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In a winforms app, in a form's Load event, add the following line:

throw new Exception();

and run the application. It ran without a problem. This is called a silent failure, you can try to add messageboxes before and after, and you'll soon find out that instead of crashing the application, the throw statement just exits from the Load event.

I'm sure there is no need to explain how ugly and dangerous this is.

I was wondering nonetheless in the (probably history) reasons behind this terrifying behavior. I'm sure it's not a design decision, probably no-choice, or laziness. Does anybody know?

Would be glad if anyone can point me to a list of events which may cause seilent failures too.

Here's a snippet of my code - I have no idea how it might help - but, here it is:

using System;
using System.Collections.Generic;
using System.Linq;
using System.Windows.Forms;

namespace WindowsFormsApplication1
    static class Program
        /// <summary>
        /// The main entry point for the application.
        /// </summary>
        static void Main()
            Form f = new Form();
            f.Load += new EventHandler((x, y) => { throw new Exception(); });


EDIT It seems it does not happend to everyone. I use: fw 3.5, winforms, vs 2008, vista x64, new clean project of winforms, with the code mentioned above.

share|improve this question
Can you further explain your problem with a snippet from your OnLoad event handler for your form. Also, do you have an UnhandledException handler within this application domain? If this is the main form of the application and it can't load because you threw an unhandled exception what did you expect to have happen? I suspect your the unhandled event handler would be invoked in this case. – Wil P Oct 17 '09 at 22:17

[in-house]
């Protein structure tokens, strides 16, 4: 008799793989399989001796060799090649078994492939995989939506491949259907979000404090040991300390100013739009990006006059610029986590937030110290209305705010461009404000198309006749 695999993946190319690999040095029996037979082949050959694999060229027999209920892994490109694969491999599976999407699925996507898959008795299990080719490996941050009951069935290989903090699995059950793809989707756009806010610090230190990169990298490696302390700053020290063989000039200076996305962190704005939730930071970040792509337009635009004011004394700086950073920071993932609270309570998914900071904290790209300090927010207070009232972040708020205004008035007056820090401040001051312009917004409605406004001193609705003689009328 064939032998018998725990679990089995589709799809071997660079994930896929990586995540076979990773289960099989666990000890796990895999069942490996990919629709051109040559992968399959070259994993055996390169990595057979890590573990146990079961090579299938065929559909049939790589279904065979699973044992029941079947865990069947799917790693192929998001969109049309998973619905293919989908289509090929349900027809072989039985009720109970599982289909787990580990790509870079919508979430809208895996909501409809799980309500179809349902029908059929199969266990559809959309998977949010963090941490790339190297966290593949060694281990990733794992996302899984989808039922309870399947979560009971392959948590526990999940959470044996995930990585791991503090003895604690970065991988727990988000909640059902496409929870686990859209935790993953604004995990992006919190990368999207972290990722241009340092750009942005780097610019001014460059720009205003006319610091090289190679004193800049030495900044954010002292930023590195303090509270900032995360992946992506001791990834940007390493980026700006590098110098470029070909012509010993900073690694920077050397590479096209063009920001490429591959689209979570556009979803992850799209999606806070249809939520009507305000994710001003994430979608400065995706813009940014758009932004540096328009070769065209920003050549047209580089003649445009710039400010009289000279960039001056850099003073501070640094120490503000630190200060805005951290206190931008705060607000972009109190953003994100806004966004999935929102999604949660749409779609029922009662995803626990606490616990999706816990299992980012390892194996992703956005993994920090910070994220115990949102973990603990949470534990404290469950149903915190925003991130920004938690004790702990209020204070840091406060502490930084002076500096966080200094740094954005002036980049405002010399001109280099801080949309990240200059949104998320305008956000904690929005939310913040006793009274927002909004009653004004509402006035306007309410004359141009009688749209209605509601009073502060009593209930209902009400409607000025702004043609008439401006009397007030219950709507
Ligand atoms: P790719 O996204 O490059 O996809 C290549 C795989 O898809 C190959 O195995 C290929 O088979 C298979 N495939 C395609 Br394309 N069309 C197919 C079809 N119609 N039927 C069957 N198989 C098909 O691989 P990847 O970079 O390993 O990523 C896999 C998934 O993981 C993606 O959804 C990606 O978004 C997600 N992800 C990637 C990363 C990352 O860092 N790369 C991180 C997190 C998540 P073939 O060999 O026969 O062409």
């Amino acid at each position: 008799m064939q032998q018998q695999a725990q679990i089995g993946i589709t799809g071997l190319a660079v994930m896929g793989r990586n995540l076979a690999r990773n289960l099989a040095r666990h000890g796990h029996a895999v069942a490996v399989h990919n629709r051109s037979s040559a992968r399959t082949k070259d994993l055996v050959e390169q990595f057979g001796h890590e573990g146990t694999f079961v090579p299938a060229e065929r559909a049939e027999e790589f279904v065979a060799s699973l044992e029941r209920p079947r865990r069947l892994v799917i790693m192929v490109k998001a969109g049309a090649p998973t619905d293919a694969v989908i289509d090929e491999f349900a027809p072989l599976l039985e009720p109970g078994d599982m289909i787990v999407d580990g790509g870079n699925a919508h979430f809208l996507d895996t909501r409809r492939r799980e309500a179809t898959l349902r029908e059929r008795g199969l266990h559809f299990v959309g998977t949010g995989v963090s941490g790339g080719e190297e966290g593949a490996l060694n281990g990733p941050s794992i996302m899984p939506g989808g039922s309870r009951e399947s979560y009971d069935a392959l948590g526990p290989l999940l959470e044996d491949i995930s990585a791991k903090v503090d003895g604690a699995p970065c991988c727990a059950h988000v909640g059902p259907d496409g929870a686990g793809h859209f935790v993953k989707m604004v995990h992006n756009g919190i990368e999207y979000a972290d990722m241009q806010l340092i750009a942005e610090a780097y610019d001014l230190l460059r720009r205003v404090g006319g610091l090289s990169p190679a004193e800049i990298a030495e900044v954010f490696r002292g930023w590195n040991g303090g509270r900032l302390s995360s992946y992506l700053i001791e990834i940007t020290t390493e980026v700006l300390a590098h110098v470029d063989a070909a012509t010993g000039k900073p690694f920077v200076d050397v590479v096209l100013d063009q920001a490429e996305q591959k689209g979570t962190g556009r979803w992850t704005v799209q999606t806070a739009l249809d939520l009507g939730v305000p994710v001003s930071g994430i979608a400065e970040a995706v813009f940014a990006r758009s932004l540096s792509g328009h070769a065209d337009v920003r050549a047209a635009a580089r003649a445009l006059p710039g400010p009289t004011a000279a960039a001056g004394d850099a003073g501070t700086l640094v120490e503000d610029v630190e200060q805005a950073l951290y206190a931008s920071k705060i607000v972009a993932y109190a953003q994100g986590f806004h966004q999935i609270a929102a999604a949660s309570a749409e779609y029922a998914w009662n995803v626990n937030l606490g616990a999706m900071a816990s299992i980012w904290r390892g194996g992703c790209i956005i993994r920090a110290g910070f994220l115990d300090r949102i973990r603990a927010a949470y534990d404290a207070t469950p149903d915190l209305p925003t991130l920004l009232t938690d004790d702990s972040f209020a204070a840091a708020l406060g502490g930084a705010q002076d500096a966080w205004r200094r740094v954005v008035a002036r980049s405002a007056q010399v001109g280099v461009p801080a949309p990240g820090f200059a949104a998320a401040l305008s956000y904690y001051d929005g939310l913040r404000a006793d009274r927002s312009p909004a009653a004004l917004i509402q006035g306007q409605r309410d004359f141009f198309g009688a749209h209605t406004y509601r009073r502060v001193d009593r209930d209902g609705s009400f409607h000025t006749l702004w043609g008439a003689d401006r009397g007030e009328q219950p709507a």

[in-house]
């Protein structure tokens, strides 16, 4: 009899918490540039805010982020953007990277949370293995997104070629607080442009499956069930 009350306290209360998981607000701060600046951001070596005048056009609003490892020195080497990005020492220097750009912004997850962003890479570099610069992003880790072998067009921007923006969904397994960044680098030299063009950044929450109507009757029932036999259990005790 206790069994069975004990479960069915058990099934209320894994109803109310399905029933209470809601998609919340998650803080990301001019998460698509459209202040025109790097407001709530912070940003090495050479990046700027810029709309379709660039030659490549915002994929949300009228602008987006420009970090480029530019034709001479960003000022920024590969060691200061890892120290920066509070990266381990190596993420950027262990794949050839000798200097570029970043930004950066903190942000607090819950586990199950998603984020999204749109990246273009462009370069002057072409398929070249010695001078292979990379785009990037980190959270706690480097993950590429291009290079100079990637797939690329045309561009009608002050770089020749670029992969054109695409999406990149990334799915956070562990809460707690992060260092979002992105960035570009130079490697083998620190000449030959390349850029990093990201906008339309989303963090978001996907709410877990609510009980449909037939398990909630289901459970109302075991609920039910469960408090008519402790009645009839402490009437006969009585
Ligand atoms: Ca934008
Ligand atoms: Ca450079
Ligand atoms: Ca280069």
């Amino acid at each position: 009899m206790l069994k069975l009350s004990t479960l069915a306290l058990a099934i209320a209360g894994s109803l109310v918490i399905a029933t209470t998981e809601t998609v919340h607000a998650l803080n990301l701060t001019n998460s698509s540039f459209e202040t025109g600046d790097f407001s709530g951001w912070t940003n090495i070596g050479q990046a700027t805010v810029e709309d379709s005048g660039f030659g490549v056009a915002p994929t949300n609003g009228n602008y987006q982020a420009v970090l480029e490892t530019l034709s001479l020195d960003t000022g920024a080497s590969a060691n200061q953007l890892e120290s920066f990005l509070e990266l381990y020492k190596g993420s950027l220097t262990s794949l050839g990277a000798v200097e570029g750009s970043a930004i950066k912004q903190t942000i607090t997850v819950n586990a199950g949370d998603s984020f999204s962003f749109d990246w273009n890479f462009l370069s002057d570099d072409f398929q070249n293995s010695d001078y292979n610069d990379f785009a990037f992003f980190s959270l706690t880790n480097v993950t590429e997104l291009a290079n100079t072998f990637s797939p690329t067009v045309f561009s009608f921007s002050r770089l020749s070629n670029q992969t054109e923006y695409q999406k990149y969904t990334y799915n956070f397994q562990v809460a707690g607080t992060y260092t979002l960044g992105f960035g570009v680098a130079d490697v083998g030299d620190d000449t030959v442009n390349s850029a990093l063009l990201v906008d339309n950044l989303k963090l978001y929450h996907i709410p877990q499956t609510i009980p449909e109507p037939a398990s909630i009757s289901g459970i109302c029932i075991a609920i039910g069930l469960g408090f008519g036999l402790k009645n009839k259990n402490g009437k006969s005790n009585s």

What version of windows are you using? – Quintin Robinson Oct 17 '09 at 22:26
I actually voted your previous question down again, it's badly written AND arrogant... – Blindy Oct 17 '09 at 22:41
Your question is not answered here: blogs.msdn.com/ericlippert/archive/2008/02/20/… – Eric Lippert Oct 17 '09 at 23:47
up vote 46 down vote accepted

This is a known problem on x64 systems:

This is a known issue on 64-bit OS platform. The reason is that the 64bit OS core does not allow user mode exception through kernal mode stacks. The exception is swallowed by OS sliently. That happens in FormLoad handler, because it is called in an OS callback. 32bits OS doesn't do this, so it doesn't repro there.

The OS team is investigating related issues. In the mean time, you do have to work around this issue. Turning on "Stop on first chance exception" will make the debugger to stop in this scenario. But it does make the debugger to stop very often, so you might want to do this only when you find a problem.

The linked bug report was last updated February 2008, and doesn't indicate what's happened since then.

I can reproduce most poster's behavior on my 32-bit system here, and I can reproduce the OP's behavior on my 64-bit (Vista SP2, 3.5SP1 Framework) work PC.

share|improve this answer
thanks a lot.. i half remember this happened to me as well with x86, but i'm not sure enough.. i'll check it out. – Letterman Oct 17 '09 at 22:59
Interestingly, this exception is not swallowed on my Windows 7 x64 machine when I run without debugging, but is swallowed when I do. – FacticiusVir Oct 17 '09 at 23:10
@FacticiusVir: Exactly the same here. On my Win7 x64 it is swallowed only when I'm in the VS debugging mode. – ulrichb Nov 12 '09 at 22:17
There is an API that allows you to fix this. See my answer here for how to use it in C#. – Jonathon Reinhart Aug 17 '12 at 0:10

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